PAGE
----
Airline service to return to Thief River Falls in June
THIEF RIVER FALLS, Minn. -- Commercial passenger aircraft will return to Thief River Falls in June now that the federal government has approved another subsidized air service contract with Great Lakes Aviation.
The airline suspended service at the end of January after several months in which many flights were canceled. It was the only airline to submit a bid.
“We’re glad to have passenger service back,” said Joe Hedrick, manager of Thief River Falls Regional Airport.
Like the previous Essential Air Service contract, the new one will last two years and require 12 weekly round-trip flights between Thief River Falls and Minneapolis-St. Paul International Airport. However, fewer seats will be available.
Great Lakes, which also served Devils Lake and Jamestown, N.D., was affected by Federal Aviation Administration regulations that went into effect in July, increasing the flight experience a co-pilot must have to fly commercial aircraft from 250 to 1,500 hours.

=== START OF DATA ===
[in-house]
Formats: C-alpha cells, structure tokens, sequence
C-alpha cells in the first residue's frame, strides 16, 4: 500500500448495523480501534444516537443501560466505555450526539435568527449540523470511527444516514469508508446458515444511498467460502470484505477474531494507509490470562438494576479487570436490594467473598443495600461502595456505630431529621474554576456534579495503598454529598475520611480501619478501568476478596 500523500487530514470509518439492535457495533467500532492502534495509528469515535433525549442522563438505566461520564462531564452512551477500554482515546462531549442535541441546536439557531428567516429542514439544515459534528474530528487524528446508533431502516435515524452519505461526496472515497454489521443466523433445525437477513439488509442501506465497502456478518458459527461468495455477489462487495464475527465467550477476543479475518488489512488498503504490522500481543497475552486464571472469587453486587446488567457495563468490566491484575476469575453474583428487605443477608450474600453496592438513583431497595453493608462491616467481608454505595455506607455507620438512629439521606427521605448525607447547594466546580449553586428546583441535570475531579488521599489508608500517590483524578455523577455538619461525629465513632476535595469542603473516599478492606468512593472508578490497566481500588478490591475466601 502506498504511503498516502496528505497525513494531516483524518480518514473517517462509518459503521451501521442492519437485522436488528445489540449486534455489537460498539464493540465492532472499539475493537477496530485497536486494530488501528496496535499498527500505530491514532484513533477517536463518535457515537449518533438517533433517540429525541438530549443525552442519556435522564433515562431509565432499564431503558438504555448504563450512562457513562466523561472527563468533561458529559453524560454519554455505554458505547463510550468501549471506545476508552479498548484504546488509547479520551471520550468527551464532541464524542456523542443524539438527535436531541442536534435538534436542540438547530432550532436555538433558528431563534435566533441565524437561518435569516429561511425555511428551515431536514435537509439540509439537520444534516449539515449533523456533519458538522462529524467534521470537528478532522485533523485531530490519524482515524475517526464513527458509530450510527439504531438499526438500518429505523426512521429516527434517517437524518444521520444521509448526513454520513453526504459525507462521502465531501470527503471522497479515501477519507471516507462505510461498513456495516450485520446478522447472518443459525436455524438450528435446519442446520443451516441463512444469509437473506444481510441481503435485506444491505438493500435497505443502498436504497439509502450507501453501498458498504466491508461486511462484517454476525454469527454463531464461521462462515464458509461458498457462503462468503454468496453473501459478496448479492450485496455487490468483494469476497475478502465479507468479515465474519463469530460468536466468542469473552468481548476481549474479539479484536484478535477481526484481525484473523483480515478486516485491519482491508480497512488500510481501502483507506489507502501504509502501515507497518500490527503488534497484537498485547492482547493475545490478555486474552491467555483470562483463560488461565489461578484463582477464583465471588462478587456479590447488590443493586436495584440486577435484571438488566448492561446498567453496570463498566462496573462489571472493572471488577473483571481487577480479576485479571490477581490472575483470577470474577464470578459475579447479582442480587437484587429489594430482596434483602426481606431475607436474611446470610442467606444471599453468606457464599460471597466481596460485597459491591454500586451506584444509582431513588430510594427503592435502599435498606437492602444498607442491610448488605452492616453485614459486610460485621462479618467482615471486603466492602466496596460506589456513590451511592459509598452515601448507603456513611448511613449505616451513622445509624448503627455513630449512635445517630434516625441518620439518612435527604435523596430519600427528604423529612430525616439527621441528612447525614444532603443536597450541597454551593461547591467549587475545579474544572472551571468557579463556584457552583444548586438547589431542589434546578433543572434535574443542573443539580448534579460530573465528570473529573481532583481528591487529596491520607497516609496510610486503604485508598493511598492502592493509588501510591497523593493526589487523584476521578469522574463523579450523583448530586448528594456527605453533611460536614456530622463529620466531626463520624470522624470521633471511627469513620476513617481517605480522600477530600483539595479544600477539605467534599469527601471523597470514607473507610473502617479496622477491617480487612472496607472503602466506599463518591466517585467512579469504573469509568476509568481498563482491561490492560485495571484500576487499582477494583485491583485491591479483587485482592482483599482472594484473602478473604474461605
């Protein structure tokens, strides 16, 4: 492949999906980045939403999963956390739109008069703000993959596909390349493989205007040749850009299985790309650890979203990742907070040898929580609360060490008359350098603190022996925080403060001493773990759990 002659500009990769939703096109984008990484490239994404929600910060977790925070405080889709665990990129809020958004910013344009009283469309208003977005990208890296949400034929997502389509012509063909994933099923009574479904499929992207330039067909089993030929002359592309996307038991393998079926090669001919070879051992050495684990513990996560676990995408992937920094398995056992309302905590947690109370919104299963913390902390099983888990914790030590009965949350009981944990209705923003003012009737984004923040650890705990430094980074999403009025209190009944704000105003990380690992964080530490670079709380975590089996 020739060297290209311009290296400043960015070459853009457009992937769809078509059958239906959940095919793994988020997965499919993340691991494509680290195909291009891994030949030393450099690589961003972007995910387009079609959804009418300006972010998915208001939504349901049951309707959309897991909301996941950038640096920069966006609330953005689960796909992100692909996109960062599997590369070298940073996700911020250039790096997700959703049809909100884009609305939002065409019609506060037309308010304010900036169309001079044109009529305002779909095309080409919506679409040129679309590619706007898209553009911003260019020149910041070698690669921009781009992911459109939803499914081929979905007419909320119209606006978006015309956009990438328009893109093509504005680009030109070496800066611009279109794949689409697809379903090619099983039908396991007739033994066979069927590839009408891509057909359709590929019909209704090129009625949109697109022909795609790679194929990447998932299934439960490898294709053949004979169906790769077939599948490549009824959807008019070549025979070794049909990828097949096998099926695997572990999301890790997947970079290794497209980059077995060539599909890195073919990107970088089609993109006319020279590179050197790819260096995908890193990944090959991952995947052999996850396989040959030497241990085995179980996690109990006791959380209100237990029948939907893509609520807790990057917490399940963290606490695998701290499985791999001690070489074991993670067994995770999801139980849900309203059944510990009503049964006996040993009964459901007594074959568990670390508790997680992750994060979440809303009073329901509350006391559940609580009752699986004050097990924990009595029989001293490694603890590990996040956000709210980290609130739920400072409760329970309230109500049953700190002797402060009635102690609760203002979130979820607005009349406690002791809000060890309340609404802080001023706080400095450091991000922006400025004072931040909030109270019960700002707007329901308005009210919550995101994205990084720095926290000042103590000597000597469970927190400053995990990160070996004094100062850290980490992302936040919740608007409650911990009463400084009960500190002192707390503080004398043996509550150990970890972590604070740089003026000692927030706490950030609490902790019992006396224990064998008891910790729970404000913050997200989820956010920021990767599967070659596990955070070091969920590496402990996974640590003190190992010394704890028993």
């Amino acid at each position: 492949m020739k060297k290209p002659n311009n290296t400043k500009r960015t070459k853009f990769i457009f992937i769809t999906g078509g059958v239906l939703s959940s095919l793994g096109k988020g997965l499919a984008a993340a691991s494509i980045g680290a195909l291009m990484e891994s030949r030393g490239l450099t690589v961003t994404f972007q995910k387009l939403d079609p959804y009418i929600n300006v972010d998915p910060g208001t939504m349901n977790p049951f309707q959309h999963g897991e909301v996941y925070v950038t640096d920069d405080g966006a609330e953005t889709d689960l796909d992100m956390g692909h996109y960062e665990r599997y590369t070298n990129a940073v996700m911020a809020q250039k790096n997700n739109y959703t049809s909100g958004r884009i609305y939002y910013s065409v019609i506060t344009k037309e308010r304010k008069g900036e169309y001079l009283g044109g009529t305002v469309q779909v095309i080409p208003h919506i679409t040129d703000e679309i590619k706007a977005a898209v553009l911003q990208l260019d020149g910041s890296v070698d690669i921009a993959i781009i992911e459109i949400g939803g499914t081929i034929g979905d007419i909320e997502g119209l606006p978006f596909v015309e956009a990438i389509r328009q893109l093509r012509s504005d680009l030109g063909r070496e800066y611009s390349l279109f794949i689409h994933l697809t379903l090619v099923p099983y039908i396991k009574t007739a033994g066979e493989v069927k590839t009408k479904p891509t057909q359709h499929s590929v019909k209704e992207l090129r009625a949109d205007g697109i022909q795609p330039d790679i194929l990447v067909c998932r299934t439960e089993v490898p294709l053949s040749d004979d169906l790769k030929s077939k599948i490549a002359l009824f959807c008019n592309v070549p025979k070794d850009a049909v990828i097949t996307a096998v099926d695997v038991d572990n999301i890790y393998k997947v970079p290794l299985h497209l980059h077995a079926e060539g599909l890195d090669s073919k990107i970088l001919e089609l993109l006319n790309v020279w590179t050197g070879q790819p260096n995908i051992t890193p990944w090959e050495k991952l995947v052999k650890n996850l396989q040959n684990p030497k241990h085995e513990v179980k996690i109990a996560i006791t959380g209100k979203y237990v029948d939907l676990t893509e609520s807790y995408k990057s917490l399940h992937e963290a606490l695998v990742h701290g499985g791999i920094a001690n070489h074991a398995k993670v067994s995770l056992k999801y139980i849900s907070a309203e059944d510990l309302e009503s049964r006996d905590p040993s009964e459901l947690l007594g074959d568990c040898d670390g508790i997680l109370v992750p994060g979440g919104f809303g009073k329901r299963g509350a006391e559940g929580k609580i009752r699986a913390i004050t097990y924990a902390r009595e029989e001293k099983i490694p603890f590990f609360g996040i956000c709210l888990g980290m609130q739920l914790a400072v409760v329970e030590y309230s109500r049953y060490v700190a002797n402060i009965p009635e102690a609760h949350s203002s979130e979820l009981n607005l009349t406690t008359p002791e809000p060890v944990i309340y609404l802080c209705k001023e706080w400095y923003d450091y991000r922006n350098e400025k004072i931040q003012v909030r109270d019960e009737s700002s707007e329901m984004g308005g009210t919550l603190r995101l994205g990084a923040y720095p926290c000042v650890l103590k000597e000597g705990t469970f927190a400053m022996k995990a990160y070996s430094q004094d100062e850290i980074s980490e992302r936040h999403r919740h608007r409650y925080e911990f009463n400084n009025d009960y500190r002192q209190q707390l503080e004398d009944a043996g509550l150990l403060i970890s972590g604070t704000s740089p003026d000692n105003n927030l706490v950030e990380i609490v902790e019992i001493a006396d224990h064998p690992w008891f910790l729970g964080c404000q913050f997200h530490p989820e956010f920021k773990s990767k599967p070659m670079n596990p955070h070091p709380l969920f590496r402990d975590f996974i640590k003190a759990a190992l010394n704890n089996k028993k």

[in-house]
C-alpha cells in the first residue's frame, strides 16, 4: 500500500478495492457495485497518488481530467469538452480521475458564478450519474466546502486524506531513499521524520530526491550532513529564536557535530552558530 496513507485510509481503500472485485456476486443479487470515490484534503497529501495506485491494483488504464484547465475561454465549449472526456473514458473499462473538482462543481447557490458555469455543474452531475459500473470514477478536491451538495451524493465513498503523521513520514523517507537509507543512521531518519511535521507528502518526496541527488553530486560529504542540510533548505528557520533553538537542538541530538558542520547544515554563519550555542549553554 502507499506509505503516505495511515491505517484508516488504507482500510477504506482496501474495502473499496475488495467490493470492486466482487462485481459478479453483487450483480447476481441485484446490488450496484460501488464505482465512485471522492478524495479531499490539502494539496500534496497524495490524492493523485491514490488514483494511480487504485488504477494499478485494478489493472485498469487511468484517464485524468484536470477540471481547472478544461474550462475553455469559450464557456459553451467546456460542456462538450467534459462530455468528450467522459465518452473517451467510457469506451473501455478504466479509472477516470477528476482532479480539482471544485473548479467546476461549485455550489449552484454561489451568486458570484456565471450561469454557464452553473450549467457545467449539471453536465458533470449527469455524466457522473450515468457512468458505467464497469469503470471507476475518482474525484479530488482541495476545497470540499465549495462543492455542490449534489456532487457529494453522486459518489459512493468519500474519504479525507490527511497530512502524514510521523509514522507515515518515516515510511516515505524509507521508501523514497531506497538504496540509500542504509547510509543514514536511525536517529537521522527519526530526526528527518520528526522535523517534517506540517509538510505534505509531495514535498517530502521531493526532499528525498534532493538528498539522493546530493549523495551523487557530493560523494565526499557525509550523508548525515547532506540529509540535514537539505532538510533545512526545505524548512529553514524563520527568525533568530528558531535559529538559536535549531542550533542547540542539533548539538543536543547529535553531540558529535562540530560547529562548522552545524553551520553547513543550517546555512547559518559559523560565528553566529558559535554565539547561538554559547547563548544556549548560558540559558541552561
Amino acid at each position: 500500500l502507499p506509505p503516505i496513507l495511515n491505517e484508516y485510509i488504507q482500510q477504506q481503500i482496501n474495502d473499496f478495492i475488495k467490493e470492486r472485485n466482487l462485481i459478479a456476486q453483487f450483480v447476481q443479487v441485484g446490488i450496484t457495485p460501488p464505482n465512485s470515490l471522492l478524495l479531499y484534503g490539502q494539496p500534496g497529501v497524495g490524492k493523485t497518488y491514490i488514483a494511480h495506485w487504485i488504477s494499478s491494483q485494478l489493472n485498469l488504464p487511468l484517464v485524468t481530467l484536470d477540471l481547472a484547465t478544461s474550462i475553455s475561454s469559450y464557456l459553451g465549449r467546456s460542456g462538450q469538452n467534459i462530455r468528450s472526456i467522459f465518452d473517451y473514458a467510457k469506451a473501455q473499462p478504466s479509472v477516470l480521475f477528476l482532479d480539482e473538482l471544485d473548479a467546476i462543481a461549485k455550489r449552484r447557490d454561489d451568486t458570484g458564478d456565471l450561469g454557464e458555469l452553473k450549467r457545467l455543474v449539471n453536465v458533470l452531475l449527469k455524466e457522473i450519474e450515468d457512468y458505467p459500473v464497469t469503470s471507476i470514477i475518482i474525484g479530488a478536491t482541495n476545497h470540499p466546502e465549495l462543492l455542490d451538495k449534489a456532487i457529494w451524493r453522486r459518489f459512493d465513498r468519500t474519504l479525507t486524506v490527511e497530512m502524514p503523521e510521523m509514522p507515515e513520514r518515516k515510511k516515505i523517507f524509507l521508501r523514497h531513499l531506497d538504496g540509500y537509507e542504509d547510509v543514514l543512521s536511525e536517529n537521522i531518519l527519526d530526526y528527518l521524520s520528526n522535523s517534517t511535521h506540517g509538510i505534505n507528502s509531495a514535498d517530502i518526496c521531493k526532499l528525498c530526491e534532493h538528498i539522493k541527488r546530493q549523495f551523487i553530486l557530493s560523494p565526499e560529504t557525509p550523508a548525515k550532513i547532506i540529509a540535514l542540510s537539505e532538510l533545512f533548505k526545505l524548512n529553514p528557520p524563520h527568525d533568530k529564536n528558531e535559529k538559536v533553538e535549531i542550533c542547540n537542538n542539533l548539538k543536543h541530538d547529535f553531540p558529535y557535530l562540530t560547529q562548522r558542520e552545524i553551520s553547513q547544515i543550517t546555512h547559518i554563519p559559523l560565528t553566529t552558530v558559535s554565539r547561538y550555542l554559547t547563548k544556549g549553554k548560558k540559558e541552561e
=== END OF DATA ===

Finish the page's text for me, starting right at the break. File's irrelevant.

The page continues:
That effectively grounded a large share of pilots until they could qualify under the new standard, according to the airline. As a result, Great Lakes canceled as many as one-third of its flights to the three cities in the months that followed. Ultimately, it decided to suspend service altogether.
Devils Lake and Jamestown have since switched to SkyWest Airlines, which provides nonstop round-trip jet service to Denver.
Hedrick said Thief River Falls-area residents are apprehensive about Great Lakes’ return.
“Everybody wants air service back,” he said. “They’re just afraid that Great Lakes won’t be able to provide the service required, the service they expect.”
He said the community had been satisfied with Great Lakes, which had a 90-plus reliability rating before the new FAA regulations.
To deal with its pilot shortage, Great Lakes will reconfigure its 19-passenger airplanes to carry just nine passengers, according to Hedrick. That will allow co-pilots to fly with fewer than 1,500 hours.
Company officials have said they will go back to 19 seats as soon as they have enough pilots who meet the new standard, Hedrick said. But he is not convinced Great Lakes will reach that goal anytime soon, he said, because of the strong demand for such pilots.
“I happen to believe the major airlines are going to continue to draw pilots from the smaller regional airlines,” he said.